For long-time users, what were your early fears?

I think this is a pretty relevant topic. LingQ comes with a hefty price tag and it’d be nice for the “wet ears” among us to know what it felt like at first.

Of course, OP must contribute. So, personally found the site after using Beelinguapp and then seeing how much less scary language was by reading. Tried reading a few articles autnomously before coming to LingQ and finding the user definitions the “final boost” needed to accelerate learning. Went from struggling to read a 30-word news session to listening passively to podcasts over 2 hours long with full understanding; the only issue being ADHD (and that’s an issue anyway).

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I’m a hopeless auto-didact. So, teachers, get out of my way.

If you wish to subjugate me with your grammar lessons and canned dialogs, I will slip through your fingers.

Avast! I hold my pirate colors high.

So LingQ was perfect for me.

Later I discovered that LingQ was the least competent software I ever paid money for.

I have been on LingQ for almost 1 year.

I was learning Norwegian with Duolingo, and after making good progress, I got tired of translating only short sentences.

When I came across real Norwegian newspaper articles, I was always unable to translate much.

Then Duolingo changed and you have to pay for it , I had to think about whether or not I wanted to spend money with them…I wasn’t sure. I had learned some good basic Norwegian, but I felt like I was stagnating.

It was in these conditions that I discovered LingQ, I told myself that confronting myself with more text was undoubtedly the solution that would allow me to progress further.

When I validated my subscription on Lingq, I wasn’t so sure of myself! I had to learn how to use the site, understand how everything worked, understand everything I could get out of it.

So, I started working on Lingq every day, and in a short time, I was totally won over! This is exactly what I needed, help to be able to translate real Norwegian texts. I come to the site religiously every day to translate texts, and I have progressed incredibly in 1 year.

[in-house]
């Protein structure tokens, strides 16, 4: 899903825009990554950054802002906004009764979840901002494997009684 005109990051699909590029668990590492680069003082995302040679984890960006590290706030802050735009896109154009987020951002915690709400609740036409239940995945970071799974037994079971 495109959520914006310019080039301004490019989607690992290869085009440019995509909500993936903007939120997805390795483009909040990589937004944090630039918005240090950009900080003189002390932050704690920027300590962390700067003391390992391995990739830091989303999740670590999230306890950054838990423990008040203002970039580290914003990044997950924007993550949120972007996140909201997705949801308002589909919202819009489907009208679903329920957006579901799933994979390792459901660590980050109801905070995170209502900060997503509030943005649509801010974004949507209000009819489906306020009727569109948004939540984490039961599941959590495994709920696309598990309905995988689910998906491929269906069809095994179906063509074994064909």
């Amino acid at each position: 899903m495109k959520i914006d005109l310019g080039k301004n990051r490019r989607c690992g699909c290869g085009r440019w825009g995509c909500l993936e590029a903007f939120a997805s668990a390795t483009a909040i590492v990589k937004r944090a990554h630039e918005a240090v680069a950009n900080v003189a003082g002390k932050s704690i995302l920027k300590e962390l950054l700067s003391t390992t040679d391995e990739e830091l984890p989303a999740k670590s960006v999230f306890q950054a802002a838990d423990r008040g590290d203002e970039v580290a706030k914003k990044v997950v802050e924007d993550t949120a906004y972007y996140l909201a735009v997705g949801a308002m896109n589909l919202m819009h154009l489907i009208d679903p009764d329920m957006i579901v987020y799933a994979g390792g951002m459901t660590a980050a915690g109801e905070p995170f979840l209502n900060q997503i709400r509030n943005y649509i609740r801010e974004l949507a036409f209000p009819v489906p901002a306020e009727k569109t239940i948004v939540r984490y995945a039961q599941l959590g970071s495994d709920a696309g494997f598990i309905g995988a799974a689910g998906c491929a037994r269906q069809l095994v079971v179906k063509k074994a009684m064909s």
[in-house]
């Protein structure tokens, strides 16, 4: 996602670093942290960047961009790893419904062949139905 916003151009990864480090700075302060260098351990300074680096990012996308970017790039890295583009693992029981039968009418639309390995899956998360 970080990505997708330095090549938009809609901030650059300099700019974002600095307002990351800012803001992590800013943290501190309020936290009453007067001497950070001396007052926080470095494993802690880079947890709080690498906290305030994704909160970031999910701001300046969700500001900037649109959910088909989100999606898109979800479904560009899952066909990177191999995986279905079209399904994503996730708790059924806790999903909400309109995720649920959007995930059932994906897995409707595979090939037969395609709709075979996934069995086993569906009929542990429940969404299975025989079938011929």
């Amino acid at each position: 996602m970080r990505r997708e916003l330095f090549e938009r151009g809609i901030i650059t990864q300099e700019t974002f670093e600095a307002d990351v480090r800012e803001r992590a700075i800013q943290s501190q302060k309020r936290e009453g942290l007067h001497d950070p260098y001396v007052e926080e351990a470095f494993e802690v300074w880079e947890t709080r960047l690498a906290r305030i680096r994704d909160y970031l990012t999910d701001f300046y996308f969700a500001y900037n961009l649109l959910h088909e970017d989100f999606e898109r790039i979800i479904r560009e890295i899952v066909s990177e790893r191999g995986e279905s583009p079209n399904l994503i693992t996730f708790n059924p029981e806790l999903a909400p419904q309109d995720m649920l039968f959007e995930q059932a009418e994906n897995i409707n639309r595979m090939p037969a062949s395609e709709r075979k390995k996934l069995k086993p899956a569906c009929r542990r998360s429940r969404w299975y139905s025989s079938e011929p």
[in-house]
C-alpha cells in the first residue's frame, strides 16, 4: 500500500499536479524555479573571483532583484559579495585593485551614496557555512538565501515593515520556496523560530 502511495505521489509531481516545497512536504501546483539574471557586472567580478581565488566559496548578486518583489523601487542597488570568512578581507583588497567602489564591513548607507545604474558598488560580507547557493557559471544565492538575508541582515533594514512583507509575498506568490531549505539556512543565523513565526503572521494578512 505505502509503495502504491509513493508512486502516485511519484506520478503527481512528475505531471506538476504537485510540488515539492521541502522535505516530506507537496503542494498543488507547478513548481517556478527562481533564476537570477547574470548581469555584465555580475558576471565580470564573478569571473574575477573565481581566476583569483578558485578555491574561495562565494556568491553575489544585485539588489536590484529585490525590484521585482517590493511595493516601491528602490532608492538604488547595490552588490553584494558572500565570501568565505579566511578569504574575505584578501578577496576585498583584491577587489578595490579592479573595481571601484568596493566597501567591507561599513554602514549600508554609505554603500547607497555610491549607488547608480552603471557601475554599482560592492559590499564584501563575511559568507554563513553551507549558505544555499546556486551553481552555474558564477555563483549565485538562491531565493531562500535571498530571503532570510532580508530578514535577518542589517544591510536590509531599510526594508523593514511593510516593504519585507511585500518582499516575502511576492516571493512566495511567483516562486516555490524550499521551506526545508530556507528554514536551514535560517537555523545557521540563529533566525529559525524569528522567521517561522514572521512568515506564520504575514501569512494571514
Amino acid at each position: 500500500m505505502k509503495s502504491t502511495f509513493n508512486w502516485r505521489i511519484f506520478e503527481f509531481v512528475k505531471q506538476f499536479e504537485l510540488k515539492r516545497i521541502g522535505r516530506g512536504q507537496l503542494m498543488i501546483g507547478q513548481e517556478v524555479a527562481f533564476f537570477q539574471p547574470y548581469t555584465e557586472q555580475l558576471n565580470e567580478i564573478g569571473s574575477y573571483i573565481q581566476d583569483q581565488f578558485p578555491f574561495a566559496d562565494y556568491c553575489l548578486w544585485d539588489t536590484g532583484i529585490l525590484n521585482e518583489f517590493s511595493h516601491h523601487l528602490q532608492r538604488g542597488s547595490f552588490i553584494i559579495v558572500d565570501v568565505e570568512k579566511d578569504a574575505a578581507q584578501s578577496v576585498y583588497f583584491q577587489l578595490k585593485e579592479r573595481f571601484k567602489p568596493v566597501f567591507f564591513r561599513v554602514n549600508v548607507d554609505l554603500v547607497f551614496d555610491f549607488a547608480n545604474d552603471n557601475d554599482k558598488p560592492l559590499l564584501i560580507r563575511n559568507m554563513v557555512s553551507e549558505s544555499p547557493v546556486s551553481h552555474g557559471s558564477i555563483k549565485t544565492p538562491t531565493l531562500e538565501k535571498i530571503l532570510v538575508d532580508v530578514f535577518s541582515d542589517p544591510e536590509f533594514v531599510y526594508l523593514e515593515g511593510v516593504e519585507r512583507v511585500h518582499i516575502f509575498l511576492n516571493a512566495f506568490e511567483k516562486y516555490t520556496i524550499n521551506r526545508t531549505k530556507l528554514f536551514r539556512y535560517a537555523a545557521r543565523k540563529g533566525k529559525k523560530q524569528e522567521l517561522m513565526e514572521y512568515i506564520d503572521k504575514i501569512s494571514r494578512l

I really like this possibility of being able to choose your own texts. Sometimes, when I feel motivated, I look for a text on Wikipedia on a subject that is close to my heart. Other times, when I don’t have time or I’m out of ideas, I take the lessons that are already available.

What is certain is that I will stay with LingQ for the long term. I still have progress to make to fully learn Norwegian. I also dared to start learning Icelandic.


I was under this impression that reading through creating Lingqs and marking them as known words would actually work or not. I must say that it really worked even without using Anki.

I read newspapers, magazines like Spiegel and Harvard Business Review in public library. Thanks to LingQ I have become a fluent reader of these magazines and have recognized so many words while reading these magazines that I first learned on LingQ. Reading consistently on Lingq is key.

My early fears have disappeared, However, Lingq is a reading tool that allows me to read fluently by looking up words quickly. However, it does not hand hold me when it comes to understanding grammar. Somehow I need to learn it outside LingQ. Lingq Is a great tool for B1 and beyond.

Considering the fact that you can transcribe mp3 audio within a few minutes and can study them as a lesson is simply icing on the cake.

If you are using a tool like lingQ you already have a head start against traditional language schools. They use physical dictionaries in a class room, can you imagine this in 2024?

Teachers are so out of touch when it comes to implementing latest language learning strategies/tools. Grammar dissection and doing drills are only the ways to learn a language for them. To be honest tools like Readlang/LingQ are a fresh beath of air. The progress you may achieve in 8 years you can achieve it in 4 years if you are usling tools like Lingq.